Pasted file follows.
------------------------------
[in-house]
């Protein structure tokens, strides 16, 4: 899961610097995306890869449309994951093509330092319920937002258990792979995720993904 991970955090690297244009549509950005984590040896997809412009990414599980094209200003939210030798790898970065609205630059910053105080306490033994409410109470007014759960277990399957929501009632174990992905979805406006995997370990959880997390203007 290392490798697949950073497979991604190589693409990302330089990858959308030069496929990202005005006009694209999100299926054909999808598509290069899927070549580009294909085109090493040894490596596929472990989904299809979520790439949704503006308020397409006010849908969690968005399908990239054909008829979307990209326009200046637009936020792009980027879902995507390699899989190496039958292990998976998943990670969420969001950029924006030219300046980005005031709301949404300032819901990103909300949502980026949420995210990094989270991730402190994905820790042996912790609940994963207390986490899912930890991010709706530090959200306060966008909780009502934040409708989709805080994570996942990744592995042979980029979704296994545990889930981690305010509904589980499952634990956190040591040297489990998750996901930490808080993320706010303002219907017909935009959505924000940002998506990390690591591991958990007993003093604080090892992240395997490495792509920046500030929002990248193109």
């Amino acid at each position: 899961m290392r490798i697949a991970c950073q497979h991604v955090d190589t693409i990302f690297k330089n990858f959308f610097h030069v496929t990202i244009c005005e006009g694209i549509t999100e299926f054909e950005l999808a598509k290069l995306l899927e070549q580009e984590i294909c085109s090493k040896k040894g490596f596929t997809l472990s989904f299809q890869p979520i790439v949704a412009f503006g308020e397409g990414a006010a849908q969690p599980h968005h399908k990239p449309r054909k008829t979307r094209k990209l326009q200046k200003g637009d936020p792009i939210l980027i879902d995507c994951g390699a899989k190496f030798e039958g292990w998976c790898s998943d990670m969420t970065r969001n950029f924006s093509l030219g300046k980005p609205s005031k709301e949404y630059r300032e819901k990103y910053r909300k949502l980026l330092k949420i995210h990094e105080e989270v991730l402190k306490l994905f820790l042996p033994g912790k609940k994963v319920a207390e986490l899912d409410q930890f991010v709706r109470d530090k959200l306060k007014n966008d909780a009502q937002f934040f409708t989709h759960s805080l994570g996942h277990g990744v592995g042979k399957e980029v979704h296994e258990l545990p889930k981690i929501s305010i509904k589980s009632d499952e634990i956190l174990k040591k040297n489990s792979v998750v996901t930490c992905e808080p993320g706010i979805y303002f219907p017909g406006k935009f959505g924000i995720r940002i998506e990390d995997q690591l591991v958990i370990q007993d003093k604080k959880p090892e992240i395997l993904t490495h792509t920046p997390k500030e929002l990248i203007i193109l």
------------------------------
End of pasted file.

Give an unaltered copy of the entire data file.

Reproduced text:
[in-house]
């Protein structure tokens, strides 16, 4: 899961610097995306890869449309994951093509330092319920937002258990792979995720993904 991970955090690297244009549509950005984590040896997809412009990414599980094209200003939210030798790898970065609205630059910053105080306490033994409410109470007014759960277990399957929501009632174990992905979805406006995997370990959880997390203007 290392490798697949950073497979991604190589693409990302330089990858959308030069496929990202005005006009694209999100299926054909999808598509290069899927070549580009294909085109090493040894490596596929472990989904299809979520790439949704503006308020397409006010849908969690968005399908990239054909008829979307990209326009200046637009936020792009980027879902995507390699899989190496039958292990998976998943990670969420969001950029924006030219300046980005005031709301949404300032819901990103909300949502980026949420995210990094989270991730402190994905820790042996912790609940994963207390986490899912930890991010709706530090959200306060966008909780009502934040409708989709805080994570996942990744592995042979980029979704296994545990889930981690305010509904589980499952634990956190040591040297489990998750996901930490808080993320706010303002219907017909935009959505924000940002998506990390690591591991958990007993003093604080090892992240395997490495792509920046500030929002990248193109």
């Amino acid at each position: 899961m290392r490798i697949a991970c950073q497979h991604v955090d190589t693409i990302f690297k330089n990858f959308f610097h030069v496929t990202i244009c005005e006009g694209i549509t999100e299926f054909e950005l999808a598509k290069l995306l899927e070549q580009e984590i294909c085109s090493k040896k040894g490596f596929t997809l472990s989904f299809q890869p979520i790439v949704a412009f503006g308020e397409g990414a006010a849908q969690p599980h968005h399908k990239p449309r054909k008829t979307r094209k990209l326009q200046k200003g637009d936020p792009i939210l980027i879902d995507c994951g390699a899989k190496f030798e039958g292990w998976c790898s998943d990670m969420t970065r969001n950029f924006s093509l030219g300046k980005p609205s005031k709301e949404y630059r300032e819901k990103y910053r909300k949502l980026l330092k949420i995210h990094e105080e989270v991730l402190k306490l994905f820790l042996p033994g912790k609940k994963v319920a207390e986490l899912d409410q930890f991010v709706r109470d530090k959200l306060k007014n966008d909780a009502q937002f934040f409708t989709h759960s805080l994570g996942h277990g990744v592995g042979k399957e980029v979704h296994e258990l545990p889930k981690i929501s305010i509904k589980s009632d499952e634990i956190l174990k040591k040297n489990s792979v998750v996901t930490c992905e808080p993320g706010i979805y303002f219907p017909g406006k935009f959505g924000i995720r940002i998506e990390d995997q690591l591991v958990i370990q007993d003093k604080k959880p090892e992240i395997l993904t490495h792509t920046p997390k500030e929002l990248i203007i193109l």